Sunday, November 7, 2010

I haven't actually stopped reading

The trouble is, a Kindle allows you to read so much at once. The Works of Lord Byron, vol. 1 -- here, the teenaged genius discusses his annoying mother:

... though timely Severity may sometimes be necessary & justifiable, surely a peevish harassing System of Torment is by no means commendable, & when that is interrupted by ridiculous Indulgence, the only purpose answered is to soften the feelings for a moment which are soon after to be doubly wounded by the recal of accustomed Harshness. I will now give this disagreeable Subject to the Winds.

And he writes a lot about his debts and his weight loss. It is interesting and encouraging, though, to see him grow up, to read him become sympathetic, self-deprecating even about his poetry, and humbly anxious to maintain old friendships. "I do not know how far our destinations in life may throw us together, but if opportunity and inclination allow you to waste a thought on such a hare-brained being as myself, you will find me at least sincere, and not so bigoted to my faults as to involve others in the consequences."  Old men kept his letters for fifty years.

Lays of Ancient Rome, Thomas Babington MacAulay. The Victorian schoolboy of legend read it or was assigned to read it, and out of it all, memorized it seems mostly this:

Then out spake brave Horatius,
The Captain of the Gate:
"To every man upon this earth
Death cometh soon or late.
And how can man die better
Than facing fearful odds,
For the ashes of his fathers,
And the temples of his gods...."

I liked the scholarly prose discussion of what happened to Rome's pre-imperial historical documents better than the poetry which MacAulay invented to try to recreate something of what they had said. It seems the Gauls burned Rome's archives in the 4th century B.C.E. when they sacked the city, and that Roman historians of later centuries knew perfectly well they had no documents upon which to base anything they wrote or thought they knew about that time. They had only, it seems, memories of popular legend and poetry; it would be as if American historians could only reconstruct the colonial period from childlike songs about Paul Revere's ride, or Washington crossing the Delaware. MacAulay's Lays are his imaginative reconstructions of what those word of mouth songs might have been; they concern the biggest topics of remote Roman history, like Rome's wars against more powerful Italian neighbors, or the class struggles between patrician and plebeian. It's astonishing, what MacAulay understood his readers would already know about what he was doing.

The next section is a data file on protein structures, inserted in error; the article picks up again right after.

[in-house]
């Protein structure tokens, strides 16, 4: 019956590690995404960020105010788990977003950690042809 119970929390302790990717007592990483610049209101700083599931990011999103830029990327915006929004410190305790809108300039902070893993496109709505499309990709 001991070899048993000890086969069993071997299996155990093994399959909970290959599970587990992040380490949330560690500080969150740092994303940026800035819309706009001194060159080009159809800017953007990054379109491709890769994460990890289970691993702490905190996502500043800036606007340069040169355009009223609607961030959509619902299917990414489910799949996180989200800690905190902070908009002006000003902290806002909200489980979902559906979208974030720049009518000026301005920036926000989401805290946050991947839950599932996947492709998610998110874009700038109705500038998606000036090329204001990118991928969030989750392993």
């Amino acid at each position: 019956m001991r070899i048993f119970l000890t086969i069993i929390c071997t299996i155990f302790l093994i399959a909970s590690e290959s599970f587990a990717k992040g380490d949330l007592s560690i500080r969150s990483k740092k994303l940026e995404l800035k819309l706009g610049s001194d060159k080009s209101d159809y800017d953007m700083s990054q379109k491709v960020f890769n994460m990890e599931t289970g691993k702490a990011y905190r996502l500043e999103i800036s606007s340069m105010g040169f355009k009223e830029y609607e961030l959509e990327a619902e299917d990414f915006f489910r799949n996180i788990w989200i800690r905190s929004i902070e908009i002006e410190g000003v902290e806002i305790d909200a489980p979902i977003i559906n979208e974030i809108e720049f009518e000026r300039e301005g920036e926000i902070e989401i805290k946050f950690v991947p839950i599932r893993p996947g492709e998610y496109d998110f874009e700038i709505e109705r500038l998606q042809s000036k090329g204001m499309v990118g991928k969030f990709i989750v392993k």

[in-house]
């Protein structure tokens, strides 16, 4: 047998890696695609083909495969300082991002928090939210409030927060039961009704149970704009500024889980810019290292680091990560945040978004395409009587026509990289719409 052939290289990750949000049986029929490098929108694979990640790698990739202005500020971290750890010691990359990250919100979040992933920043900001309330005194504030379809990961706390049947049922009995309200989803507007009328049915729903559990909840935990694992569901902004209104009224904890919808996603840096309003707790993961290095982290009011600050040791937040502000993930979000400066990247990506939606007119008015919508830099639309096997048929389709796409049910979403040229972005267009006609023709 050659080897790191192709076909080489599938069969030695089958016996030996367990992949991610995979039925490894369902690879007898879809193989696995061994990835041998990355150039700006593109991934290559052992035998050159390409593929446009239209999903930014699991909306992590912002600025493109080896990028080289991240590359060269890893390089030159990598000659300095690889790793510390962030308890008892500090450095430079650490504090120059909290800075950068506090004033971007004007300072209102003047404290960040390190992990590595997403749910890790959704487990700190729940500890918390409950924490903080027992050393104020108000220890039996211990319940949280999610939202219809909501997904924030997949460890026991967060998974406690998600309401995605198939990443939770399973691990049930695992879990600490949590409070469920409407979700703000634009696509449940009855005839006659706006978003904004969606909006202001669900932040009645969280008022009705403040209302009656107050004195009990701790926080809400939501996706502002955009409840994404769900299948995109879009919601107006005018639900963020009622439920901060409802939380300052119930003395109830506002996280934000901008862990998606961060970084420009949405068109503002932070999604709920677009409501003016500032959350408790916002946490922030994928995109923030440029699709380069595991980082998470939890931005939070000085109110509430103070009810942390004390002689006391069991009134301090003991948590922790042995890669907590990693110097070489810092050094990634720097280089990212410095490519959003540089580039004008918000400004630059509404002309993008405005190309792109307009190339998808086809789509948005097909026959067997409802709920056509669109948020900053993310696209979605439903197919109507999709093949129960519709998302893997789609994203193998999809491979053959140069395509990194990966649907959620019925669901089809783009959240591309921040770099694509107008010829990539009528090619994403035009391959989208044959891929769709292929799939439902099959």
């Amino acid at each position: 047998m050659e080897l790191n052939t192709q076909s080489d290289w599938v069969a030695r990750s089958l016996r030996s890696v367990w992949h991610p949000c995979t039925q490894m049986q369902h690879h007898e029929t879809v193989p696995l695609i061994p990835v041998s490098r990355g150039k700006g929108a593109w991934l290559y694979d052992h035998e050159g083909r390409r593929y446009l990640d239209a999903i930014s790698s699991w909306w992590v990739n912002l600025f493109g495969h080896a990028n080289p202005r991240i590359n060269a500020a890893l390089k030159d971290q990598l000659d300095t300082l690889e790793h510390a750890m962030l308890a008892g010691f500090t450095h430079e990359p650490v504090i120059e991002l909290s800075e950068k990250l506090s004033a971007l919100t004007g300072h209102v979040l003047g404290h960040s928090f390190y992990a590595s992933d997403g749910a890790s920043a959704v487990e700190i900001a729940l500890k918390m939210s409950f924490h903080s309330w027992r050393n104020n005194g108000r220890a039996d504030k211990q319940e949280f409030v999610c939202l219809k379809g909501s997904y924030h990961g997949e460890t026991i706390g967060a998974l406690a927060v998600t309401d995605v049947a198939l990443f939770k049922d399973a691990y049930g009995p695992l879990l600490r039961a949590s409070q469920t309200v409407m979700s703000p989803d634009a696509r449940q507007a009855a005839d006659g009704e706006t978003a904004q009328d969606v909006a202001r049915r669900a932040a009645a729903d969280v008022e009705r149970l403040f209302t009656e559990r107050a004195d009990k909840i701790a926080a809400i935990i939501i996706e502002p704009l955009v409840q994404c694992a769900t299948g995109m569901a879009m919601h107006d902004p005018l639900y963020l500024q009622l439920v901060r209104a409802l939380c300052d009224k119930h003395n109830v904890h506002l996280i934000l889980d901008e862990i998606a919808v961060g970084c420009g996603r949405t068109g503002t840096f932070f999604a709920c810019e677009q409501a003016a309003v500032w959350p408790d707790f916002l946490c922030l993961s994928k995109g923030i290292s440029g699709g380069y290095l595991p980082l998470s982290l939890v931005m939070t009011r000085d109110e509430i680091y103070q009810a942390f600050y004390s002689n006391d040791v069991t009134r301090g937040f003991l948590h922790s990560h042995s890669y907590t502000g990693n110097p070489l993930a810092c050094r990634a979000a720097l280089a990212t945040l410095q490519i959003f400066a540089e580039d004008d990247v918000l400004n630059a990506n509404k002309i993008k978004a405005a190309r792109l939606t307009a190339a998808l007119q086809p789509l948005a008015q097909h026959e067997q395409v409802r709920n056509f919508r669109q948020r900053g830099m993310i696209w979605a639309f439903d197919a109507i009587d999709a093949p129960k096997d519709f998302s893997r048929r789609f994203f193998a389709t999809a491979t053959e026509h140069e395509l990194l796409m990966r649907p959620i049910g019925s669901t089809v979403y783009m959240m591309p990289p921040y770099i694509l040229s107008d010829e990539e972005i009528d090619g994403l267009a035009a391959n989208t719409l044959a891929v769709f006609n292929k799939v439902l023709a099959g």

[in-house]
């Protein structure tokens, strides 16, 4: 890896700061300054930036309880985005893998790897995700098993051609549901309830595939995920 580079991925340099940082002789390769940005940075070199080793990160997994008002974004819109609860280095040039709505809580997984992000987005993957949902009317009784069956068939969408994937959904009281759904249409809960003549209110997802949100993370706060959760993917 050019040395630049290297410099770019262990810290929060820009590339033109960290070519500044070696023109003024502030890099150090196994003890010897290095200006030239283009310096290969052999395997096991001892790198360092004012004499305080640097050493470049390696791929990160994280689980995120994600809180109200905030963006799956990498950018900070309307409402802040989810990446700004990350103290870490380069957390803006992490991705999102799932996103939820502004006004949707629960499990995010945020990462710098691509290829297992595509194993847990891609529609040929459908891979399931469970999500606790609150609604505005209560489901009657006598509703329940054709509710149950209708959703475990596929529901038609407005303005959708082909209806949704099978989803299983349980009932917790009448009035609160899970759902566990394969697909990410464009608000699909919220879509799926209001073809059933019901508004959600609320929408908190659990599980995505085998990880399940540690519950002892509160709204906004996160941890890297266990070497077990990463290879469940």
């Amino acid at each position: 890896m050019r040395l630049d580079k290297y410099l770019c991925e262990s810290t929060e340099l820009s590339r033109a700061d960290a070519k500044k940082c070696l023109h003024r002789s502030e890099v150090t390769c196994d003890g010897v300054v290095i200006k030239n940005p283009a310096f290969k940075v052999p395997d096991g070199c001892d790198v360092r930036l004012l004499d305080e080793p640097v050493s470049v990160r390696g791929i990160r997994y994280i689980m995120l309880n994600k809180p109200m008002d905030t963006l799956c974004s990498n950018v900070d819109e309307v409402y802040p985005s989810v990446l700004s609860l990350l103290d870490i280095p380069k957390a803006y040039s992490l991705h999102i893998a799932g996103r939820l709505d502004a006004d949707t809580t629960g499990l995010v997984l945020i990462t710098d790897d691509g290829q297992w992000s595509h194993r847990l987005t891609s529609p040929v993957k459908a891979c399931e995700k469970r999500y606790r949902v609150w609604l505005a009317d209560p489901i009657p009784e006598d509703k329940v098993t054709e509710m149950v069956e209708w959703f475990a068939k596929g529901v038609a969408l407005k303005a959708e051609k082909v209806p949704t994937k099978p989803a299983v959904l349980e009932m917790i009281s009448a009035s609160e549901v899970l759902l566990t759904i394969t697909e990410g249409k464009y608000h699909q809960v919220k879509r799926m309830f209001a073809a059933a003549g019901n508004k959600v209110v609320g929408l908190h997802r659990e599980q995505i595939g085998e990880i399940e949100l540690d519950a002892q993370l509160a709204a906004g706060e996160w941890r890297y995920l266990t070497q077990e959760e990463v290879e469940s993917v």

The loves of the Vestal and the God of War, the cradle laid among the reeds of the Tiber, the fig-tree, the she-wolf, the shepherd's cabin, the recognition, the fratricide, the rape of the Sabines, the death of Tarpeia, the fall of Hostus Hostilius, the struggle of Mettus Curtius through the marsh, the women rushing with torn raiment and dishevelled hair between their fathers and their husbands, the nightly meetings of Numa and the Nymph by the well in the sacred grove, the fight of the three Romans and the three Albans, the purchase of the Sibylline books, the crime of Tullia, the simulated madness of Brutus, the ambiguous reply of the Delphian oracle to the Tarquins, the wrongs of Lucretia, the heroic actions of Horatius Cocles, of Scaevola, and of Cloelia, the battle of Regillus won by the aid of Castor and Pollux, the defense of Cremera, the touching story of Coriolanus, the still more touching story of Virginia, the wild legend about the draining of the Alban lake, the combat between Valerius Corvus and the gigantic Gaul, are among the many instances which will at once suggest themselves to every reader.

Victorian Short Stories of Troubled Marriages. Not at all what you might think -- not at all gamy little exposes of Victorian marriages that were troubled, as written by the men and women involved. Rather, simply short stories by a variety of Victorian authors, Kipling, Conan Doyle, etc., about characters in troubled marriages. Kipling's "The Bronckhorst Divorce Case" was not very interesting, and I have yet to move on to Doyle's "The Adventure of the Abbey Grange."

Also on my Kindle home page are the Life, Letters, and Epicurean Philosophy of Ninon de l'Enclos -- very strange; are the French really that different? When she warbles on about "love," does she mean sex, does she mean the love that makes a couple married sixty years nurse one another through the last illnesses, or does she mean a kind of freewheeling indulgence (including sex), of every new crush that comes along and excites you and flatters your vanity? -- on the grounds that indulging so is only human nature and therefore one must be humane and sophisticated and true to it? 

The White House Cookbook. The Rubaiyat of a Huffy Husband. The Spectator. Under Two Flags by Ouida, who I think was somehow scandalous and terribly popular in another era. The Chaplet of Pearls by Charlotte Yonge, ditto. Confessions of an English Opium Eater, certainly ditto. Aristotle. Twenty-four Little French Dinners ... not by Aristotle, that last.